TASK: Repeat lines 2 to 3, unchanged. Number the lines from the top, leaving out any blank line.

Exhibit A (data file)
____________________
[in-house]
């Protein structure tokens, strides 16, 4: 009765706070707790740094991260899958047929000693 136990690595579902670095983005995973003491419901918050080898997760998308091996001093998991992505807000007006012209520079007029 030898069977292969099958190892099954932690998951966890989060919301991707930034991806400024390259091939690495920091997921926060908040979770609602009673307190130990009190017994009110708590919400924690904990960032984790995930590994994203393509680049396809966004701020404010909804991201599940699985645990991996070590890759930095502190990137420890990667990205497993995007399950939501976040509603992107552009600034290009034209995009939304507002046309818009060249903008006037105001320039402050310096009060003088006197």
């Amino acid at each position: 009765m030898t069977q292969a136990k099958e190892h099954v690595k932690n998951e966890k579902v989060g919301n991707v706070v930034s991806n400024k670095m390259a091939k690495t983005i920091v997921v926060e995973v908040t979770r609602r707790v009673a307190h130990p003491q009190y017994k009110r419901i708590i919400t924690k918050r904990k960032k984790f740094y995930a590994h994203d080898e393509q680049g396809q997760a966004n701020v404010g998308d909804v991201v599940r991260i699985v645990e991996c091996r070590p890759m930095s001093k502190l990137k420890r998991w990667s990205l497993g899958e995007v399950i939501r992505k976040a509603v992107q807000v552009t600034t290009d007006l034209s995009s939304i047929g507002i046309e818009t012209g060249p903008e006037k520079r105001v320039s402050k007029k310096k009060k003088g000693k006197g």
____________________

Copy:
């Protein structure tokens, strides 16, 4: 009765706070707790740094991260899958047929000693 136990690595579902670095983005995973003491419901918050080898997760998308091996001093998991992505807000007006012209520079007029 030898069977292969099958190892099954932690998951966890989060919301991707930034991806400024390259091939690495920091997921926060908040979770609602009673307190130990009190017994009110708590919400924690904990960032984790995930590994994203393509680049396809966004701020404010909804991201599940699985645990991996070590890759930095502190990137420890990667990205497993995007399950939501976040509603992107552009600034290009034209995009939304507002046309818009060249903008006037105001320039402050310096009060003088006197």
């Amino acid at each position: 009765m030898t069977q292969a136990k099958e190892h099954v690595k932690n998951e966890k579902v989060g919301n991707v706070v930034s991806n400024k670095m390259a091939k690495t983005i920091v997921v926060e995973v908040t979770r609602r707790v009673a307190h130990p003491q009190y017994k009110r419901i708590i919400t924690k918050r904990k960032k984790f740094y995930a590994h994203d080898e393509q680049g396809q997760a966004n701020v404010g998308d909804v991201v599940r991260i699985v645990e991996c091996r070590p890759m930095s001093k502190l990137k420890r998991w990667s990205l497993g899958e995007v399950i939501r992505k976040a509603v992107q807000v552009t600034t290009d007006l034209s995009s939304i047929g507002i046309e818009t012209g060249p903008e006037k520079r105001v320039s402050k007029k310096k009060k003088g000693k006197g």